UK Minister Bans Civil Service Jobs Dedicated to Diversity and Inclusion

UK Cabinet Office minister Esther McVey announces a ban on civil service jobs dedicated to equality, diversity, and inclusion, citing wasteful spending. New guidance requires ministerial sign-off on external EDI spending, and managers are banned from hiring third-party EDI contractors.

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Nitish Verma
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UK Minister Bans Civil Service Jobs Dedicated to Diversity and Inclusion

UK Minister Bans Civil Service Jobs Dedicated to Diversity and Inclusion

Esther McVey, the UK's Cabinet Office minister, has announced a ban on civil service jobs dedicated to equality, diversity, and inclusion (EDI). McVey claims that public money is being wasted "on woke hobby horses" and that the public sector must not become a "pointless job creation scheme for the politically correct."

Why this matters: This move marks a significant shift in the UK government's approach to diversity and inclusion initiatives, which could have far-reaching implications for public sector policies and spending. The debate over EDI spending is likely to intensify ahead of the general election, with potential consequences for the government's approach to social and economic issues.

Under the new plans, there will be no more devoted EDI jobs in Whitehall outside human resources, and no more staff working solely on EDI work. New guidance will require ministerial sign-off on all external EDI spending across the Civil Service. McVey stated, "Time and money which should be spent on the core purpose of the public sector – delivering for the public – is being wasted on woke hobby horses."

The move is designed to halt the "back-door politicisation" of the civil service and will also see managers banned from bringing in third-party EDI contractors. McVey argued, "Most of these kinds of EDI programmes – especially when delivered by private companies or campaigning organisations – are not transparent, and their benefits unproven. If we can't prove their worth, then they don't pass the public interest test. So I'm determined to stop it."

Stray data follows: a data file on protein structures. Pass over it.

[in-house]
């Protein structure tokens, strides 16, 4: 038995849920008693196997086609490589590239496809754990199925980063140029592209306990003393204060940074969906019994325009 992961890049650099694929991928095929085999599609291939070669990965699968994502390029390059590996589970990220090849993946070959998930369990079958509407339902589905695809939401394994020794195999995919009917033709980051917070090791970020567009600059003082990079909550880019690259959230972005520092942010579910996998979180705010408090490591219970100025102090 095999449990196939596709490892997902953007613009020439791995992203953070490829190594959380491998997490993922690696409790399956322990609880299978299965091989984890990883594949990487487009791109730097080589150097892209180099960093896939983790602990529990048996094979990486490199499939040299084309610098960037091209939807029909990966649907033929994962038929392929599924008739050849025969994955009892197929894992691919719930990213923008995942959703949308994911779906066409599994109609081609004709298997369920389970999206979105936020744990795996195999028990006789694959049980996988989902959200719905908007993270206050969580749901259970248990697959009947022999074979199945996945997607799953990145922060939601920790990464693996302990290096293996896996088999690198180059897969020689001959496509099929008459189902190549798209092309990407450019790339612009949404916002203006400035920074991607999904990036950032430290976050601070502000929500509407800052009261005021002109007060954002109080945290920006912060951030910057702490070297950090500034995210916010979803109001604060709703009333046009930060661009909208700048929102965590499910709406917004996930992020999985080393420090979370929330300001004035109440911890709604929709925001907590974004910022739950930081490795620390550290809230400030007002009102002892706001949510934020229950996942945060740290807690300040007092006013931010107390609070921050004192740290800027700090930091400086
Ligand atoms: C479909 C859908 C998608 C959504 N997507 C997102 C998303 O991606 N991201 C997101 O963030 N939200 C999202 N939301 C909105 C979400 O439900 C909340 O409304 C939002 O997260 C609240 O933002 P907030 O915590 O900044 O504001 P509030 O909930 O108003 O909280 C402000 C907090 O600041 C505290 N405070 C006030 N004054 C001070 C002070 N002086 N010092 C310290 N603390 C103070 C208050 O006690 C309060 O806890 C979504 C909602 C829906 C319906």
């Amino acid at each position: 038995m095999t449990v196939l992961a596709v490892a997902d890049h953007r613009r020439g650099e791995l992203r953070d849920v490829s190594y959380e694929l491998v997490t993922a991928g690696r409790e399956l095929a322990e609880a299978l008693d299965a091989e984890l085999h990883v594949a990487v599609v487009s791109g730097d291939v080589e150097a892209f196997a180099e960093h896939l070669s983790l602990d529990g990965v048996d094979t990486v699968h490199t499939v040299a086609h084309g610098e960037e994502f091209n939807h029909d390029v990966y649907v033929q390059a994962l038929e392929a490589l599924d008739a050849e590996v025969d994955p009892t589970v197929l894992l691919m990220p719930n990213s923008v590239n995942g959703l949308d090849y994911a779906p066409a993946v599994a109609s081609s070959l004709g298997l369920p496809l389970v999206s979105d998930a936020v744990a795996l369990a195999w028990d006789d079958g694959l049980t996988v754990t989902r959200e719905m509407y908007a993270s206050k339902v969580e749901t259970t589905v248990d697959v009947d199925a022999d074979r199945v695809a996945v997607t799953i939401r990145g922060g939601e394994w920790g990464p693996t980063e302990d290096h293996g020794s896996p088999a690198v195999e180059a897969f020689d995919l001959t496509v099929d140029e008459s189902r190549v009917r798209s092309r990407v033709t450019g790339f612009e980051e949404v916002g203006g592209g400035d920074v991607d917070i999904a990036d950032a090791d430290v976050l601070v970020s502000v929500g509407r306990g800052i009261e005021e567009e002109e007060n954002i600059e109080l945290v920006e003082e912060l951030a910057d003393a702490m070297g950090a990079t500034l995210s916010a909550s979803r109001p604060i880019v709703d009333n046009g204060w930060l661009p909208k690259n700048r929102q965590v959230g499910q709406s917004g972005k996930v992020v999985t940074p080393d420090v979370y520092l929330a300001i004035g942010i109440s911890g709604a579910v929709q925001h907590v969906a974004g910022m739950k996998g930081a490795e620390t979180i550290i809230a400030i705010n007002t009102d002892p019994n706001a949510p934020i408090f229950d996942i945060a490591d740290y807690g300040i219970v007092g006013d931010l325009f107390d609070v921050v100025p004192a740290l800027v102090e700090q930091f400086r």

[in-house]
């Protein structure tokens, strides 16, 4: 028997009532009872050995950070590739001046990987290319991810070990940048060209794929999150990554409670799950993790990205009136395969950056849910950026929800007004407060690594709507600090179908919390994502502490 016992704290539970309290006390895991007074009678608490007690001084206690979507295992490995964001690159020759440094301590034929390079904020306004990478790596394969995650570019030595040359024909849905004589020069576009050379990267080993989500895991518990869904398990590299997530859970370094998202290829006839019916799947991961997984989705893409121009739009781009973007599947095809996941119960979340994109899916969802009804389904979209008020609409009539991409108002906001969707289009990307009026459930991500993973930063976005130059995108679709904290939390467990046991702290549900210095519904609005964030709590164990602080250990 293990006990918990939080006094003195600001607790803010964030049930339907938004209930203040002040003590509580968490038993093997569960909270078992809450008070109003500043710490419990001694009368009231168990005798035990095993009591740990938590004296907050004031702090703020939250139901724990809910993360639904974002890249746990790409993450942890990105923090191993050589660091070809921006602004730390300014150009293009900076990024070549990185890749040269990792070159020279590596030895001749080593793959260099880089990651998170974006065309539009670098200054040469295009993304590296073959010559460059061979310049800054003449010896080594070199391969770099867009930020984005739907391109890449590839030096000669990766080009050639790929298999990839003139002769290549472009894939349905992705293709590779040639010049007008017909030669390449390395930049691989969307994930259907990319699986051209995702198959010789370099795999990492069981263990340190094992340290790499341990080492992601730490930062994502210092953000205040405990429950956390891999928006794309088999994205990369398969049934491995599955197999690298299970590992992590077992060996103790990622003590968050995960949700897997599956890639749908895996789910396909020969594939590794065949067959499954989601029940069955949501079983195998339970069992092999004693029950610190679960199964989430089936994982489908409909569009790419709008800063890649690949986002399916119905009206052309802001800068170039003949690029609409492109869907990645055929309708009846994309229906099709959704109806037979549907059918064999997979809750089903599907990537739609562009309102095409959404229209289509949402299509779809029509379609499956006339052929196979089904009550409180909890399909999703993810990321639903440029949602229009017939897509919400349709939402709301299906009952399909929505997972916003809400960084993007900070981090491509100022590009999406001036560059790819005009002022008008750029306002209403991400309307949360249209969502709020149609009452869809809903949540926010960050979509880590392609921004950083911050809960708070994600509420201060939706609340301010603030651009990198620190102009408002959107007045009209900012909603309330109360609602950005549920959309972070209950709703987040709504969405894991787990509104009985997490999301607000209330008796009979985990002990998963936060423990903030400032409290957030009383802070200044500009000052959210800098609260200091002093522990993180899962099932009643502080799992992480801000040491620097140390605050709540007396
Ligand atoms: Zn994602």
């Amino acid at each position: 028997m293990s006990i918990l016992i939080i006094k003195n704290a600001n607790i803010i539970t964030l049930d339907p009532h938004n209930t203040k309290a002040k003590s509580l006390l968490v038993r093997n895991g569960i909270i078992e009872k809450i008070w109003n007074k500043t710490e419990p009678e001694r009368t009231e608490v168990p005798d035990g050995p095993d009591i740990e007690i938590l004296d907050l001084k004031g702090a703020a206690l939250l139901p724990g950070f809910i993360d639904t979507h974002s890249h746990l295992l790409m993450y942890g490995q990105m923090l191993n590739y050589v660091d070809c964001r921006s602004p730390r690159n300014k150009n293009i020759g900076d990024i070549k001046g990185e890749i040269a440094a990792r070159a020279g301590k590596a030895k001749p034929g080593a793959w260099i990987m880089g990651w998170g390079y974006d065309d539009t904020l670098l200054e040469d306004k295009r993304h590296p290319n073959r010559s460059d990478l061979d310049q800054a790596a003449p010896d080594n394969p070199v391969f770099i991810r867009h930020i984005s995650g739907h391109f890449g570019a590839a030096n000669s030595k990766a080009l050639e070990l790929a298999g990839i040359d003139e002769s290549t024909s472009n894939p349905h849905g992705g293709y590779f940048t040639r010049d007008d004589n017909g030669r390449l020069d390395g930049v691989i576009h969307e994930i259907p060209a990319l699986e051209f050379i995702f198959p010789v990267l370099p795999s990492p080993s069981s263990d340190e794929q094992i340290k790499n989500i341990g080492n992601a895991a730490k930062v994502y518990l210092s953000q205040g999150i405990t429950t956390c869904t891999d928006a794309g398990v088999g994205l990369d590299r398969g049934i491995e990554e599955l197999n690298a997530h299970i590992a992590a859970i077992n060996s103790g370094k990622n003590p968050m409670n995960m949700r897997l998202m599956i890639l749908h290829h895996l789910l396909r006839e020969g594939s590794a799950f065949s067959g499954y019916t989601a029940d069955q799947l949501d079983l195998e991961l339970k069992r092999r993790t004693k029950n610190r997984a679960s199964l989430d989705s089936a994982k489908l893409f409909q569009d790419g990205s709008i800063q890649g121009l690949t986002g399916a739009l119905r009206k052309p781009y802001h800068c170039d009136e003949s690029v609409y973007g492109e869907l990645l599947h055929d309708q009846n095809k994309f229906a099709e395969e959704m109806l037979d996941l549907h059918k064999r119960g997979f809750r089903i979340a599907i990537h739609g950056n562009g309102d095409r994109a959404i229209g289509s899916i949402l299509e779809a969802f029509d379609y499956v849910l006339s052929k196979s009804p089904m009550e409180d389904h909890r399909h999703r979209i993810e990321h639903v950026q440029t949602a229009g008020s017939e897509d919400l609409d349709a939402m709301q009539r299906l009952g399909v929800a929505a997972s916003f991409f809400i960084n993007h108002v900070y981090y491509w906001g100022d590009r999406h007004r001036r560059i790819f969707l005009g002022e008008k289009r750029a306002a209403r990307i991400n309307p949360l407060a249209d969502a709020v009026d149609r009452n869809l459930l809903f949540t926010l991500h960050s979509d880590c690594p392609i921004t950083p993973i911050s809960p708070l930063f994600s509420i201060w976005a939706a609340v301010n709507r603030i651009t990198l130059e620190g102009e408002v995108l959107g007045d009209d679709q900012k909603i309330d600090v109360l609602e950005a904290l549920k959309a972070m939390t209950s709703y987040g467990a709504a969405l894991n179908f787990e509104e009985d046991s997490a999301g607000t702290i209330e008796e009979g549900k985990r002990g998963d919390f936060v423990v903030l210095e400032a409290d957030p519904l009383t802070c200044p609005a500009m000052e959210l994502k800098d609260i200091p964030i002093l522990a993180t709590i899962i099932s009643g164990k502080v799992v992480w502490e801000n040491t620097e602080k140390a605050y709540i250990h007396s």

Chancellor Jeremy Hunt launched a review on spending on EDI schemes throughout the public sector in October 2023, which identified £27 million worth of spending. Spending on EDI has regularly been slammed by right-wing Tories, and promises to save public money by slashing such policies are likely to grow louder ahead of the general election.

McVey, the MP for Tatton in Cheshire, has warned that the public sector must not become a "pointless job creation scheme for the politically correct." She also confirmed she would be asking the arms-length bodies, which had spent the most on EDI, how their schemes benefitted taxpayers. In 2021, Liz Truss, then the equalities minister, pulled Whitehall departments out of a "diversity champions" programme operated by charity Stonewall after it was accused of pushing extreme ideologies.

The ban on civil service jobs dedicated to EDI marks a significant shift in the government's approach to diversity and inclusion initiatives. While proponents argue these programs promote equal opportunities, critics claim they waste taxpayer money and push political agendas. As the general election approaches, the debate over EDI spending in the public sector is set to intensify, with right-wing Tories likely to make it a key issue in their campaign to cut government waste.

Key Takeaways

  • UK Cabinet Office minister Esther McVey bans civil service jobs dedicated to equality, diversity, and inclusion (EDI).
  • No more EDI jobs outside HR, and ministerial sign-off required for external EDI spending.
  • McVey claims EDI spending is a "woke hobby horse" and a waste of public money.
  • Review finds £27m spent on EDI schemes in public sector, with right-wing Tories pushing to cut waste.
  • Debate over EDI spending set to intensify ahead of general election, with implications for public sector policies.